GMUR: Yeah, absolutely. I think there is two aspects to this - to this problem. One is the long-term aspect, as I mentioned, of the structural unemployment, which clearly needs to be addressed. And here I heard your previous speakers talk a little bit about the skills gap - the skills shortage I think - and this is certainly something that is really key. The skills mismatch currently needs to be addressed. And a lot of our companies and CEOs are very concerned with this issue.
And they are starting to rethink not only the labor market institutions, but also the traditional education systems - what does it mean for universities in the future and for apprenticeships in the future? And then there's a few more short-term solutions that people are working on in our circles. One of them is, as I mentioned just now, the apprenticeships. This is a proven approach to tackling youth unemployment. It's worked in countries like Austria and Denmark, who've very successfully been using apprenticeship to tackle this - also Germany. We've also seen a new area for green jobs emerging. You know, there's a huge potential for new jobs in that space as green jobs, as we look towards a more sustainable economy. And then of course entrepreneurship is another aspect that needs to be fostered across youth to help them and design frameworks where they can help build up, you know, entrepreneurial endeavors.
And we've done some work in this in Africa where we started a program called Startup Africa, which helps people, young people, develop entrepreneurial thinking and helping them to think through what it means to set up businesses.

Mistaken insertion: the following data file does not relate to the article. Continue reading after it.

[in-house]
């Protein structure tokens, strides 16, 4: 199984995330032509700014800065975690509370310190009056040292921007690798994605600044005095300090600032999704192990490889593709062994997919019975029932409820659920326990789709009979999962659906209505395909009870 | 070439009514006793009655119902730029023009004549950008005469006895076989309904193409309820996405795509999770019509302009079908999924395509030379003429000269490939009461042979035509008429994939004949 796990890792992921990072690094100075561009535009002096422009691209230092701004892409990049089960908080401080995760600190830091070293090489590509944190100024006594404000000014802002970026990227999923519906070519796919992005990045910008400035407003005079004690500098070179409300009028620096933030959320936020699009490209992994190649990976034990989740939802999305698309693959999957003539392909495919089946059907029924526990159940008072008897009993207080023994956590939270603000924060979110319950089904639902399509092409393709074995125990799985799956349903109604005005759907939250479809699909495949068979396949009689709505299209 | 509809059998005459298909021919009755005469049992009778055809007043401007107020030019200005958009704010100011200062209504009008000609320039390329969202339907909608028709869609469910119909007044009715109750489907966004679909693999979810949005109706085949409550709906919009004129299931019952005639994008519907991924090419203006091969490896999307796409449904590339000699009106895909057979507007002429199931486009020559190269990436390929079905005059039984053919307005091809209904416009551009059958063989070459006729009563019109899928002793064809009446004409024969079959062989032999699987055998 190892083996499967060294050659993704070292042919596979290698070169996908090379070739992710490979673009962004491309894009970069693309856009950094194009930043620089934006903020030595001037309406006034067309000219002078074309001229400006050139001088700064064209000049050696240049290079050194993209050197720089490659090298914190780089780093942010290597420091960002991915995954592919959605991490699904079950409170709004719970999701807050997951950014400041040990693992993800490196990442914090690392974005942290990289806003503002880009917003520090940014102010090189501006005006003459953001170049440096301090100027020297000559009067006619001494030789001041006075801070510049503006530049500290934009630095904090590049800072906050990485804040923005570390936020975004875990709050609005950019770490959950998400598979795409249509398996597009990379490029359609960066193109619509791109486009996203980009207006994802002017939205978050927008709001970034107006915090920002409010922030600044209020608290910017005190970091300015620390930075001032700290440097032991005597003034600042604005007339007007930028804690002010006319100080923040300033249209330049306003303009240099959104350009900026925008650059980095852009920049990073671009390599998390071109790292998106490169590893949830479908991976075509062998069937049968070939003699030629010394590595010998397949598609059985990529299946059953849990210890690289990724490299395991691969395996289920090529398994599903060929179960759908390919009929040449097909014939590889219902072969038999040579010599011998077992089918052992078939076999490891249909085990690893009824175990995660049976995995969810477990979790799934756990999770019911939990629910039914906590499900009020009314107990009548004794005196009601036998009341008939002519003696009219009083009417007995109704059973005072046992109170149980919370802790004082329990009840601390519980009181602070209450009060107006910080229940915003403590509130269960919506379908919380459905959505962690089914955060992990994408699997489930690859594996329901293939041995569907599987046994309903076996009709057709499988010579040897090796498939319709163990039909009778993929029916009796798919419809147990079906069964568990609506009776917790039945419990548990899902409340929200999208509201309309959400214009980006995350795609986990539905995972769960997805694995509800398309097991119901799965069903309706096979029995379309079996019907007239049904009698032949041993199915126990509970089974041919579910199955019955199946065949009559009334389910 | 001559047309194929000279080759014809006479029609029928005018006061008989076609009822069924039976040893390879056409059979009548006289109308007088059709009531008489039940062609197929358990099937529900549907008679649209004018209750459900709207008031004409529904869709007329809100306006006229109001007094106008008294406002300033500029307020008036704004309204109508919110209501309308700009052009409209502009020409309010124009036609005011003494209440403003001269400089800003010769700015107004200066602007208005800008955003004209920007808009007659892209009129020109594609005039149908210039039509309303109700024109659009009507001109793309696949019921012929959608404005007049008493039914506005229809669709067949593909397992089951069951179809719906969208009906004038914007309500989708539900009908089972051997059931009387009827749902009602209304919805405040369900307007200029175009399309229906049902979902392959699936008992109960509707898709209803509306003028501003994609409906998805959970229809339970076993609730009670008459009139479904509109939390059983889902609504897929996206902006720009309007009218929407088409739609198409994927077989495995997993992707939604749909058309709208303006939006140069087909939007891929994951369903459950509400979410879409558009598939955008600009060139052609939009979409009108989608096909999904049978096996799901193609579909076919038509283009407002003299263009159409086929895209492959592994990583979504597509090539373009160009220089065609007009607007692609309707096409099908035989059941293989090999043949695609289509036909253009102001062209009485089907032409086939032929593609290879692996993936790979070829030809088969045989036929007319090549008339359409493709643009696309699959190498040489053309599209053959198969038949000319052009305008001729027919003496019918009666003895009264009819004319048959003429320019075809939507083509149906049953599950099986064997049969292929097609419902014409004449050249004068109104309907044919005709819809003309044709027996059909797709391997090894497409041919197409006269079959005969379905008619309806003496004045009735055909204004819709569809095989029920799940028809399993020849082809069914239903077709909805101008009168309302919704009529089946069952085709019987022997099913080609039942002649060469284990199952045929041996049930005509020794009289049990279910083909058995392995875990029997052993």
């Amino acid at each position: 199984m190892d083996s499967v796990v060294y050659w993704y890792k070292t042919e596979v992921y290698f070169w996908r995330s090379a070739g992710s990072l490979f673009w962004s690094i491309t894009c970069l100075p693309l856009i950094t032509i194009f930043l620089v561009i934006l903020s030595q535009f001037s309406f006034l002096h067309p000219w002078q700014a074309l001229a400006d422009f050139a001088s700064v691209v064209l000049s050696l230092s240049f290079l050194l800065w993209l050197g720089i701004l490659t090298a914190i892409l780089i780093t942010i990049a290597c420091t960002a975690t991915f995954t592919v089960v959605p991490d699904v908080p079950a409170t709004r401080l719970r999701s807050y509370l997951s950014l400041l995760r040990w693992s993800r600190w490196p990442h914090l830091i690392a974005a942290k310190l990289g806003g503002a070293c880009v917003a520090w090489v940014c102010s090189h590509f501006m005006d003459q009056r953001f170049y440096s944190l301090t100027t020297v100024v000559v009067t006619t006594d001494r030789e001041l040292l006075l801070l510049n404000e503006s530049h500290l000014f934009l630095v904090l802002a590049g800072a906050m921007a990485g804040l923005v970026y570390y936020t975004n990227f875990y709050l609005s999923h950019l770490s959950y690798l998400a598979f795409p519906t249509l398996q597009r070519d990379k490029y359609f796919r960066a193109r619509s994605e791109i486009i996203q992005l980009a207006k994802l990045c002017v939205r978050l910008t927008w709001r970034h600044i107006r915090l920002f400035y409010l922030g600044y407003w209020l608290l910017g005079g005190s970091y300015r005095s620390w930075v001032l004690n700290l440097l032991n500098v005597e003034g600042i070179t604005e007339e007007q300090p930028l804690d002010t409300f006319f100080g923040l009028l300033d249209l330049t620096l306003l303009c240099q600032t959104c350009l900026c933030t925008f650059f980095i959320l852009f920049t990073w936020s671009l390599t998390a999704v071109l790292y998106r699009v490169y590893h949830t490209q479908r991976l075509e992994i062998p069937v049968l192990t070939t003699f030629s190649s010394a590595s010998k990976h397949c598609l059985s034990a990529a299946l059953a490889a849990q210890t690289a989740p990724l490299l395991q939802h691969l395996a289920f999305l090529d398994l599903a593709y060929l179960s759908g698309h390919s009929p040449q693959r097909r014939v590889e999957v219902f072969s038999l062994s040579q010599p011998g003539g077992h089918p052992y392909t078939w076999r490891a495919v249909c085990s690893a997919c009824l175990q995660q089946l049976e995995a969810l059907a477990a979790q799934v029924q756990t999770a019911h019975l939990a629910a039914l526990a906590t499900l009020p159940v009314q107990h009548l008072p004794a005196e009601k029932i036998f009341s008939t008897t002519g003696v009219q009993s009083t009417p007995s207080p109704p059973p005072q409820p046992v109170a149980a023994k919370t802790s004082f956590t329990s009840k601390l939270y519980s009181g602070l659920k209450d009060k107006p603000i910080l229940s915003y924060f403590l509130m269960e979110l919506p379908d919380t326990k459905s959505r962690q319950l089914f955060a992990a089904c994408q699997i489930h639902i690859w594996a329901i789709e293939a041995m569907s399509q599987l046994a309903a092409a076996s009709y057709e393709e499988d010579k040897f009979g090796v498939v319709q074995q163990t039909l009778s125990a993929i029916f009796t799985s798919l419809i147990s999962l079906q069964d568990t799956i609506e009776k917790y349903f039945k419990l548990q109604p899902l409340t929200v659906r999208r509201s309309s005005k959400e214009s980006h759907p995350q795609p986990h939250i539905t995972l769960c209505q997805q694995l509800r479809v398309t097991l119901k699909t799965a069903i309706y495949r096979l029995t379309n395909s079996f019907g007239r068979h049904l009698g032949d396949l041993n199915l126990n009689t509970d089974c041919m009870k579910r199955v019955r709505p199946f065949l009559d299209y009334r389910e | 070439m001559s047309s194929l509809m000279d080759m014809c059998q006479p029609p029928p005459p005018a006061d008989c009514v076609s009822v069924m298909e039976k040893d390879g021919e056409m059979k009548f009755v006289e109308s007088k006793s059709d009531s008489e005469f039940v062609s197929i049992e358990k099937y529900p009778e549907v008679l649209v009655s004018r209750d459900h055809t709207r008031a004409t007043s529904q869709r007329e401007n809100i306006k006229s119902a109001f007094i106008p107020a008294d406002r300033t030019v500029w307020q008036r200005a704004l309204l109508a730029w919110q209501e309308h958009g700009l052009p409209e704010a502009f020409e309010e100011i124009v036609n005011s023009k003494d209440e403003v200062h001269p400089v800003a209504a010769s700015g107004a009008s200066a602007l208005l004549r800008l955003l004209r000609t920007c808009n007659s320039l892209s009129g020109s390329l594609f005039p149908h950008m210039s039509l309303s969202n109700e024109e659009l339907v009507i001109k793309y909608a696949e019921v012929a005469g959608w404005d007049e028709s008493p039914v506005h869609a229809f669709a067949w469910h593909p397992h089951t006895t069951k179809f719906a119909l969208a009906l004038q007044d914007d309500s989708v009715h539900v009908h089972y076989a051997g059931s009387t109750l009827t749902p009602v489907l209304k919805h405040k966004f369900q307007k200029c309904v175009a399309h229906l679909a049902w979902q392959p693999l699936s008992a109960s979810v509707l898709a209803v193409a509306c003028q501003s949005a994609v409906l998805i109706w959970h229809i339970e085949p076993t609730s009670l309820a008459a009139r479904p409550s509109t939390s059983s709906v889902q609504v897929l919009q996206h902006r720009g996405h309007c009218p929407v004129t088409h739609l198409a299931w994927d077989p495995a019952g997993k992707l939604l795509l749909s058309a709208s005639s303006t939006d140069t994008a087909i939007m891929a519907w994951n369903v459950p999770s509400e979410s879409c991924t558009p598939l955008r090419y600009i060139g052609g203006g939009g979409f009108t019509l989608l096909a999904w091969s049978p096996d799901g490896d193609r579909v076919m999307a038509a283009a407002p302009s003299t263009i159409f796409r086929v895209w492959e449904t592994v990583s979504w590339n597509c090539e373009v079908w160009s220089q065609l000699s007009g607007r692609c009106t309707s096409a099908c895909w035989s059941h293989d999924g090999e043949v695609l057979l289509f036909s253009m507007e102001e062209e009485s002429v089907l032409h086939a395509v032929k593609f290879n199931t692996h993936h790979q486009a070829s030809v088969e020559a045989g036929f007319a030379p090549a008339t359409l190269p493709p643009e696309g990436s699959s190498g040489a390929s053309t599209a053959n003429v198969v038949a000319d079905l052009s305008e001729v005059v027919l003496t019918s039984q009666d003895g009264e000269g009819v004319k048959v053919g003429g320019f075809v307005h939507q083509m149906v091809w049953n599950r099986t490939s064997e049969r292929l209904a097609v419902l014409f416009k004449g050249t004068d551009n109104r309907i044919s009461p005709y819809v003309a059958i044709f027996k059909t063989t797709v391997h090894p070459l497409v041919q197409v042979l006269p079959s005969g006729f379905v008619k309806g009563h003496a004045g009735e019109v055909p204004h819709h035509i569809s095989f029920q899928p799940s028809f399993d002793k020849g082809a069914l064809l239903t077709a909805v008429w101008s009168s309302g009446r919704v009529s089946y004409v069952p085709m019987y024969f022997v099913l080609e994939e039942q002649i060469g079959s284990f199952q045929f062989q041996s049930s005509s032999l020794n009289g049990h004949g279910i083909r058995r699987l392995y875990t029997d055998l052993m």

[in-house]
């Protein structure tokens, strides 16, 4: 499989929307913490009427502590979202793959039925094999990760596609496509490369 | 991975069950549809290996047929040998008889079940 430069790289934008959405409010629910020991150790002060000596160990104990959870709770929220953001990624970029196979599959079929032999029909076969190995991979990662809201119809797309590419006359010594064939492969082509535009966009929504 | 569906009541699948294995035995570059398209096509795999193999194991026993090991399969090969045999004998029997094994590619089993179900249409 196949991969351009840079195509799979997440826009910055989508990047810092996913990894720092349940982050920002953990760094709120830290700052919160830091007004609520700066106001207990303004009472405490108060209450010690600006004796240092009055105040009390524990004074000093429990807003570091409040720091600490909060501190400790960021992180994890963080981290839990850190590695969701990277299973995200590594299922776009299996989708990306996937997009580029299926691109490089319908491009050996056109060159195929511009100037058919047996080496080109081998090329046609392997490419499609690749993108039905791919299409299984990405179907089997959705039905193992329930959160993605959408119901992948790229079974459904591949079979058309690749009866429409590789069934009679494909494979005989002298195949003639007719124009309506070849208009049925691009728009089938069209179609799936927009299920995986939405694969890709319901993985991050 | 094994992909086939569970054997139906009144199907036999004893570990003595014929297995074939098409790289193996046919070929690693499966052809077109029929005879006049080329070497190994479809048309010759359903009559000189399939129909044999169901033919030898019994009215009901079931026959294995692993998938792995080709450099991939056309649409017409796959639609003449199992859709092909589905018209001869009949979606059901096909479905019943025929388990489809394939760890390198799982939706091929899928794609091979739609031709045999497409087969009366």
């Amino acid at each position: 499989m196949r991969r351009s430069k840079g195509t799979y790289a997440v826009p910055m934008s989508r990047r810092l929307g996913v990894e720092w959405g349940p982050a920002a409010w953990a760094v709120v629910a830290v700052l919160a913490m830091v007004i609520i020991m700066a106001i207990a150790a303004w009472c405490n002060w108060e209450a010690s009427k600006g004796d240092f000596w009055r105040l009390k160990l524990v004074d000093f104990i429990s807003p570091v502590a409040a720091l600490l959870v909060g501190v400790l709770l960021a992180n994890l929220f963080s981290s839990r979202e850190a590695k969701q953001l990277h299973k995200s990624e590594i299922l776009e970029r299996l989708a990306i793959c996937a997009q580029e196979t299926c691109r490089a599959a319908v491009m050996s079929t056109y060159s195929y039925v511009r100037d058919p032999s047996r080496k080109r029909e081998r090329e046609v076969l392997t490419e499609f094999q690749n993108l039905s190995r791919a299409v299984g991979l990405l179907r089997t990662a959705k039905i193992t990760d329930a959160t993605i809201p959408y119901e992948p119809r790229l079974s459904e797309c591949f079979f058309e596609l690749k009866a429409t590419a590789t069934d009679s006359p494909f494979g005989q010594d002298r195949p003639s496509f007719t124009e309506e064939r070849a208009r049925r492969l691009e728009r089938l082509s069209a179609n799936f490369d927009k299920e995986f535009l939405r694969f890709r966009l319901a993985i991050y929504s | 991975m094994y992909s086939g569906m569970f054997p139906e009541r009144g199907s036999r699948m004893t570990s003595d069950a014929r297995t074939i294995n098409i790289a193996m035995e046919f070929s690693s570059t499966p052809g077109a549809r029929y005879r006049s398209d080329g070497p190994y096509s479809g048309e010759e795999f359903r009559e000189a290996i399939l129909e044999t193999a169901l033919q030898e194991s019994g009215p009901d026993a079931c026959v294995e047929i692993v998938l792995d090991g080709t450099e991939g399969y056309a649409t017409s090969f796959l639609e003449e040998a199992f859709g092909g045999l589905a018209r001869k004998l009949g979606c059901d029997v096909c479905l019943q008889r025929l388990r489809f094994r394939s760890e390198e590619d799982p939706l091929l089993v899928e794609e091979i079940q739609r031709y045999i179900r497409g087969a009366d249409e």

MARTIN: Can I ask you to take a step back for just a minute and say part of the issue here is that there's a mismatch between young people acquiring skills and education at a faster rate than the economy can absorb those skills and education. How did this occur?
GMUR: Well, I think there's obviously always a number of reasons why, but business today faces a major shortage of talent with the appropriate skills. I think in a recent McKinsey report, they estimated that by 2020, developing countries could have 45 million jobs for workers with secondary educations that will go unfilled. So clearly there is a massive, you know, gap in terms of what people are educated in and what the job market's looking for.
And it's potentially also because the educational system maybe hasn't reformed fast enough to really look at what is needed in the current job market and what are the skills that are required. If you look at many of the educational institutions, there hasn't been a really big overhaul in some of their system in a long time. So this is something that really needs a big rethink.
MARTIN: Before we let you go - we have about a minute and a half left - you know, the new year is a time where many people set goals for themselves and also it's a good time to kind of think about the year ahead - is there a way in which you would want our listeners to be thinking about this issue as we go forward?
GMUR: Yeah, I think there is definitely a part of it which I would encourage the listeners to consider what they can do in their own organizations to encourage the shorter-term responses to youth unemployment because, as I've mentioned, the long-term implications are quite tragic and we've seen some of it in some countries already. And they're just a huge burden on the economies and on economic growth. So I would say see through what the organizations can do and sometimes it's quite simple - in just creating mentorship programs apprenticeships for youth to start understanding and building more soft skills and learning skills that they might not have learned in schools and really helping them sort of bridge that gap. And for companies to take on the role that maybe governments have in the past and to take a step forward and be proactive about it.
MARTIN: Martina Gmur is senior director at the World Economic Forum. She was kind enough to join us from Geneva in Switzerland. Martina Gmur, thank you so much for speaking with us. I hope you'll keep us informed about this important issue.
GMUR: Thank you for having me. Thank you. Transcript provided by NPR, Copyright NPR.